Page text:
PubMed Abstract | CrossRef Full Text | Google Scholar

Redlich, R., Opel, N., Grotegerd, D., Dohm, K., Zaremba, D., Burger, C., et al. (2016). Prediction of individual response to electroconvulsive therapy via machine learning on structural magnetic resonance imaging data. JAMA Psychiatry 73, 557–564. doi: 10.1001/jamapsychiatry.2016.0316

PubMed Abstract | CrossRef Full Text | Google Scholar

Sarpal, D. K., Argyelan, M., Robinson, D. G., Szeszko, P. R., Karlsgodt, K. H., John, M., et al. (2016). Baseline striatal functional connectivity as a predictor of response to antipsychotic drug treatment. Am. J. Psychiatry 173, 69–77. doi: 10.1176/appi.ajp.2015.14121571

PubMed Abstract | CrossRef Full Text | Google Scholar

Sauerbrei, W., Royston, P., and Binder, H. (2007). Selection of important variables and determination of functional form for continuous predictors in multivariable model building. Stat. Med. 26, 5512–5528. doi: 10.1002/sim.3148

PubMed Abstract | CrossRef Full Text | Google Scholar

Stoleru, S., Fonteille, V., Cornelis, C., Joyal, C., and Moulier, V. (2012). Functional neuroimaging studies of sexual arousal and orgasm in healthy men and women: a review and meta-analysis. Neurosci. Biobehav. Rev. 36, 1481–1509. doi: 10.1016/j.neubiorev.2012.03.006

PubMed Abstract | CrossRef Full Text | Google Scholar

Tzourio-Mazoyer, N., Landeau, B., Papathanassiou, D., Crivello, F., Etard, O., Delcroix, N., et al. (2002). Automated anatomical labeling of activations in SPM using a macroscopic anatomical parcellation of the MNI MRI single-subject brain. Neuroimage 15, 273–289. doi: 10.1006/nimg.2001.0978

PubMed Abstract | CrossRef Full Text | Google Scholar

van Waarde, J. A., Scholte, H. S., van Oudheusden, L. J., Verwey, B., Denys, D., and van Wingen, G. A. (2015). A functional MRI marker may predict the outcome of electroconvulsive therapy in severe and treatment-resistant depression. Mol. Psychiatry 20, 609–614. doi: 10.1038/mp.2014.78

PubMed Abstract | CrossRef Full Text | Google Scholar

Yang, X., Gao, M., Zhang, L., Liu, L., Liu, P., Sun, J., et al. (2018). Central neural correlates during inhibitory control in lifelong premature ejaculation patients. Front. Hum. Neurosci. 12:206. doi: 10.3389/fnhum.2018.00206

PubMed Abstract | CrossRef Full Text | Google Scholar

Zhang, B., Lu, J., Xia, J., Wang, F., Li, W., Chen, F., et al. (2017). Functional insights into aberrant brain responses and integration in patients with lifelong premature ejaculation. Sci. Rep. 7:460. doi: 10.1038/s41598-017-00421-3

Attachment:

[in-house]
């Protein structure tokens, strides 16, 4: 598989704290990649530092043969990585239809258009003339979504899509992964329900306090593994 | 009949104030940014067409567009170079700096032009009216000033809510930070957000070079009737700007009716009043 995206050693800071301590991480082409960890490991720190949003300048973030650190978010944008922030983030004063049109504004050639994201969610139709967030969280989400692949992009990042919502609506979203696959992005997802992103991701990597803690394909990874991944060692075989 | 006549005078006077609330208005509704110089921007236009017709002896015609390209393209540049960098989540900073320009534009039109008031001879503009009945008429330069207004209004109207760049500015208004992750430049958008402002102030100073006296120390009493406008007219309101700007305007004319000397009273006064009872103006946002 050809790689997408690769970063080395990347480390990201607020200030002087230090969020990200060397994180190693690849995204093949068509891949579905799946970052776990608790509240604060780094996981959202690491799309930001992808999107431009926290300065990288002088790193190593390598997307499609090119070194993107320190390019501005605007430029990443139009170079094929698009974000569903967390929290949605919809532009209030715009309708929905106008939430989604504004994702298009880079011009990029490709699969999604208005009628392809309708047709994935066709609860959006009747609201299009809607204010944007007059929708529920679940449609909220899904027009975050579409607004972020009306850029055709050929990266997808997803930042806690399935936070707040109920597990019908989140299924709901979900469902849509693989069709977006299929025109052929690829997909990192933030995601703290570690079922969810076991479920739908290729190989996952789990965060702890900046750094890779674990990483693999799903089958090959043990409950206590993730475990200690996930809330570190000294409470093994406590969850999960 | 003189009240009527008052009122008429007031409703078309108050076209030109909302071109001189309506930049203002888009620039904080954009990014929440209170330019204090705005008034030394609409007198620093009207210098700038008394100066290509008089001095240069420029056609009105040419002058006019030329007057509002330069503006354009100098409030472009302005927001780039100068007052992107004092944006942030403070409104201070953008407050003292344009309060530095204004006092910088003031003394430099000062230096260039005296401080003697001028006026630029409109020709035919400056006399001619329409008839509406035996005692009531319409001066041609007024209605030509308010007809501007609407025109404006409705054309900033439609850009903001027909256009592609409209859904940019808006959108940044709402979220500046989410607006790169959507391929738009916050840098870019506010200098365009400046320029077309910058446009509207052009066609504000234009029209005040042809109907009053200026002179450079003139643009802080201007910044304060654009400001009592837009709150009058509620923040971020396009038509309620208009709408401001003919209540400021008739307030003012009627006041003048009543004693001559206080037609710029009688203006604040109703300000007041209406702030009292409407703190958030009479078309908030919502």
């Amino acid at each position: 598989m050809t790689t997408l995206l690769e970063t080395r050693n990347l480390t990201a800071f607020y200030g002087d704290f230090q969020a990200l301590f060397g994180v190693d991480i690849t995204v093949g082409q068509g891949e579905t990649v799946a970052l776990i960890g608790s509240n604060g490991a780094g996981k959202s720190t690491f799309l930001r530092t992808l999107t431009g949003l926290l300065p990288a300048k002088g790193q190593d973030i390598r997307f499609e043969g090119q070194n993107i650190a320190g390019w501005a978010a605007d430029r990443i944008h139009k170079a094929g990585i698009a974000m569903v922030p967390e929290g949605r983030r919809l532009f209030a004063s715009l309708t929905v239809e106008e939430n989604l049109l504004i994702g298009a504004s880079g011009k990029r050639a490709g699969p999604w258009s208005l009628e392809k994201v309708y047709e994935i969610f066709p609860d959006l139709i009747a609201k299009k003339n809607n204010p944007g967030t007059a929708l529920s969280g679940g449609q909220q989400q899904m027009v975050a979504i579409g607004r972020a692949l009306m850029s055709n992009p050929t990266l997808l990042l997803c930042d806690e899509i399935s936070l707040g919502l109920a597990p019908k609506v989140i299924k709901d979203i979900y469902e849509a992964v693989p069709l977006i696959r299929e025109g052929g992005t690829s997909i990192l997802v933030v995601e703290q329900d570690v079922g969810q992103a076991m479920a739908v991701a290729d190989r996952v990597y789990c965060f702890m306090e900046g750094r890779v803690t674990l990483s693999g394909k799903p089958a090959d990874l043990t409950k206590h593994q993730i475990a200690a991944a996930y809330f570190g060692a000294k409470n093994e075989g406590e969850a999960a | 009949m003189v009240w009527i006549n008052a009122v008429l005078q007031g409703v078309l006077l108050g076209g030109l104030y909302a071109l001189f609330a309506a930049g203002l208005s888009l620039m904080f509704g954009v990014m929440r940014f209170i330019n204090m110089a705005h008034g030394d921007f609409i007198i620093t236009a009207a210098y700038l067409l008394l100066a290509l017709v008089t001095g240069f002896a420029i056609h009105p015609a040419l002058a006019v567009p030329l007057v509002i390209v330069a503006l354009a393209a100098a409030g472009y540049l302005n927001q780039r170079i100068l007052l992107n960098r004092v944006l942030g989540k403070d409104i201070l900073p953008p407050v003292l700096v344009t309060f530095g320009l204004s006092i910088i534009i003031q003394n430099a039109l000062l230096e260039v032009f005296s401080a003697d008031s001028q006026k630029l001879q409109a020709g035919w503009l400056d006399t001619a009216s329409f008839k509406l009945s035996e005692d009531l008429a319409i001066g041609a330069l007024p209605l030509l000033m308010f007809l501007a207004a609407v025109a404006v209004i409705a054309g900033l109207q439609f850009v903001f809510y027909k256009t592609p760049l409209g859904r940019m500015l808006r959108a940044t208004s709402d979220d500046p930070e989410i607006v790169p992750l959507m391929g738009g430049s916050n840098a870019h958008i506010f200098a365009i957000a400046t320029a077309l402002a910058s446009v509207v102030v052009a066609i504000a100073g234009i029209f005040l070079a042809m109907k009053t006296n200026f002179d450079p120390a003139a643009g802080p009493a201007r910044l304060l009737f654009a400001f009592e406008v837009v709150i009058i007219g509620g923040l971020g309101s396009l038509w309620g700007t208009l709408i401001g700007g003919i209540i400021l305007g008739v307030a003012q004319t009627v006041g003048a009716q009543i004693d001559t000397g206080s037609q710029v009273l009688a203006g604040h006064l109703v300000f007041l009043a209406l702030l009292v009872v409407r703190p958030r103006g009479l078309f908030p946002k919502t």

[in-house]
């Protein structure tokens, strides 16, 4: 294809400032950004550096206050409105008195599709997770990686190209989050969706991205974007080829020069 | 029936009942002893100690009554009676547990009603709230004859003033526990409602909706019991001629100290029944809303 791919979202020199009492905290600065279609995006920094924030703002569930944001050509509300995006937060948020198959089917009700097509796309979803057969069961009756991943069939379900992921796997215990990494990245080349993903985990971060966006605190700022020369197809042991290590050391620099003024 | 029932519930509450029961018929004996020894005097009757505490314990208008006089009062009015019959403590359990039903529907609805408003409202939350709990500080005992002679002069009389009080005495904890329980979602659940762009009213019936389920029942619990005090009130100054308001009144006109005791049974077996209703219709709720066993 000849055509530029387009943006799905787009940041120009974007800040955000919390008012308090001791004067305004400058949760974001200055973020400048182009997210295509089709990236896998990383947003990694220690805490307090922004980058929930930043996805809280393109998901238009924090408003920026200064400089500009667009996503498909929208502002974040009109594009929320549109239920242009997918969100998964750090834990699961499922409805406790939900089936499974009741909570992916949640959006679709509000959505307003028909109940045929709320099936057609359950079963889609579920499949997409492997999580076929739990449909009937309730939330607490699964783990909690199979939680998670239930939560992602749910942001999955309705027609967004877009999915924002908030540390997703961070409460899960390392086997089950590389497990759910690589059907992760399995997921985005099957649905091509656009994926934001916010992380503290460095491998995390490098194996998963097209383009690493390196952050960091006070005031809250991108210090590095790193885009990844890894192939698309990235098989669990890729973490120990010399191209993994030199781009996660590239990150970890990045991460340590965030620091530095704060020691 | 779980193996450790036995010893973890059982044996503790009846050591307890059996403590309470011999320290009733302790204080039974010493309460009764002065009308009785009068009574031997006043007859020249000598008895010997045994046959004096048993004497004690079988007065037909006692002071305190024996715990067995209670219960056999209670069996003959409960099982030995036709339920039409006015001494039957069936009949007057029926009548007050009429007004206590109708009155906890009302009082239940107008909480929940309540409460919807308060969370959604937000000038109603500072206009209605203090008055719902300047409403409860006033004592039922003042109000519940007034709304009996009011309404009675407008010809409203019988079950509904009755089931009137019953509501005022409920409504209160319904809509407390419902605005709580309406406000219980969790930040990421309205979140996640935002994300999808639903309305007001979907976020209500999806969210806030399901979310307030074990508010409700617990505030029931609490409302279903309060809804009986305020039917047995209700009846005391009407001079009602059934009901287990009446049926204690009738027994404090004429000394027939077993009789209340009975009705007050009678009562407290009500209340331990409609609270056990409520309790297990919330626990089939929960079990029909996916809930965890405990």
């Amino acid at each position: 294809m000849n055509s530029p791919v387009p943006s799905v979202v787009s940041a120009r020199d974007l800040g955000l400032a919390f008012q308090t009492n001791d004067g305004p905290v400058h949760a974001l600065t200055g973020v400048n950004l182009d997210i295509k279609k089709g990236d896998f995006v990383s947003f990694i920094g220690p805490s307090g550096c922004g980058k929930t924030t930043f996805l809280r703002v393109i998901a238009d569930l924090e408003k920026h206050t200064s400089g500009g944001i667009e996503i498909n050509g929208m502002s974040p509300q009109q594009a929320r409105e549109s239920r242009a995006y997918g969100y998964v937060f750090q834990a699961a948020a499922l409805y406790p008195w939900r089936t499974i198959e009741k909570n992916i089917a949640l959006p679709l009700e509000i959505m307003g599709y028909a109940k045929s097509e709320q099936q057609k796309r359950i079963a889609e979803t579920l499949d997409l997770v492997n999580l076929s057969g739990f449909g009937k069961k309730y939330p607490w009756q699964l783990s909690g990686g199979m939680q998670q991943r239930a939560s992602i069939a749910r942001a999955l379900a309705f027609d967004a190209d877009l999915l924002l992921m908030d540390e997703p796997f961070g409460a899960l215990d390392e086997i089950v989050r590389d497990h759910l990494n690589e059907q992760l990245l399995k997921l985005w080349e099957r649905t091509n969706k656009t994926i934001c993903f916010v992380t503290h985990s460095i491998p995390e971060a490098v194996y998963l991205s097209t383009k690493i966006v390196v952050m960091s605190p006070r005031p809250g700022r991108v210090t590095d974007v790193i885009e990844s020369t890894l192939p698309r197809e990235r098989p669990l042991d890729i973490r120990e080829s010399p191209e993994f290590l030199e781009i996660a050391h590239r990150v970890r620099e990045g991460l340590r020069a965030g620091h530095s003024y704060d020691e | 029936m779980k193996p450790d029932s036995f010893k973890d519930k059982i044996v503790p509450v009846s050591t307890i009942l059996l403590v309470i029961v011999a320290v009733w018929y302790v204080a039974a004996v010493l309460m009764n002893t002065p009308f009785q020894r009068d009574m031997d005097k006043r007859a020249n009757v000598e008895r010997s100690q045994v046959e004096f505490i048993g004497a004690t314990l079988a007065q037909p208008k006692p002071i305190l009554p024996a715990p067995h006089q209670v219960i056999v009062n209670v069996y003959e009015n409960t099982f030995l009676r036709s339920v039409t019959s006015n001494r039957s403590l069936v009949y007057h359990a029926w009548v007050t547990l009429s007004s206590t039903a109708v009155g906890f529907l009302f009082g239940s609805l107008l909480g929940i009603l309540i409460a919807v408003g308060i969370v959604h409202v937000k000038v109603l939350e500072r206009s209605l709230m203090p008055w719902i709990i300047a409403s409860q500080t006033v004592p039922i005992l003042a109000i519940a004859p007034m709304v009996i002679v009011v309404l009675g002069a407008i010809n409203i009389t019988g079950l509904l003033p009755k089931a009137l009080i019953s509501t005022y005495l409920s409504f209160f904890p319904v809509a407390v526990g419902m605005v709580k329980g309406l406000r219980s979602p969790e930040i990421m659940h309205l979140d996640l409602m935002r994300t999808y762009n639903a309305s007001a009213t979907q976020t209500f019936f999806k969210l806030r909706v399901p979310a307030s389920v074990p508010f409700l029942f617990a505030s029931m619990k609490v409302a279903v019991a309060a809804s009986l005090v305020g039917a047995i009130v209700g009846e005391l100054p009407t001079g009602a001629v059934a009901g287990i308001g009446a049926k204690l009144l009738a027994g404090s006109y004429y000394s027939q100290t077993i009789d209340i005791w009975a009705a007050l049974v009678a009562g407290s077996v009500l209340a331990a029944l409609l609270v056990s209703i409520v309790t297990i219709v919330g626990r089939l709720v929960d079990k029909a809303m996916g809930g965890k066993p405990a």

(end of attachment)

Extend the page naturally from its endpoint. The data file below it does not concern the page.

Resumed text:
PubMed Abstract | CrossRef Full Text | Google Scholar

Zhao, L., Guan, M., Zhang, X., Karama, S., Khundrakpam, B., Wang, M., et al. (2015a). Structural insights into aberrant cortical morphometry and network organization in psychogenic erectile dysfunction. Hum. Brain Mapp. 36, 4469–4482. doi: 10.1002/hbm.22925

PubMed Abstract | CrossRef Full Text | Google Scholar

Zhao, L., Guan, M., Zhu, X., Karama, S., Khundrakpam, B., Wang, M., et al. (2015b). Aberrant topological patterns of structural cortical networks in psychogenic erectile dysfunction. Front. Hum. Neurosci. 9:675. doi: 10.3389/fnhum.2015.00675

PubMed Abstract | CrossRef Full Text | Google Scholar

Keywords: lifelong premature ejaculation, feature selection, functional magnetic resonance imaging, support vector machine, functional connectivity

Citation: Xu Z, Yang X, Gao M, Liu L, Sun J, Liu P and Qin W (2019) Abnormal Resting-State Functional Connectivity in the Whole Brain in Lifelong Premature Ejaculation Patients Based on Machine Learning Approach. Front. Neurosci. 13:448. doi: 10.3389/fnins.2019.00448

Received: 13 December 2018; Accepted: 18 April 2019;
Published: 08 May 2019.

Edited by:

Feng Liu, Tianjin Medical University General Hospital, China

Reviewed by:

Zaixu Cui, University of Pennsylvania, United States
Qinghua He, Southwest University, China

Copyright © 2019 Xu, Yang, Gao, Liu, Sun, Liu and Qin. This is an open-access article distributed under the terms of the Creative Commons Attribution License (CC BY). The use, distribution or reproduction in other forums is permitted, provided the original author(s) and the copyright owner(s) are credited and that the original publication in this journal is cited, in accordance with accepted academic practice. No use, distribution or reproduction is permitted which does not comply with these terms.

*Correspondence: Wei Qin,

These authors have contributed equally to this work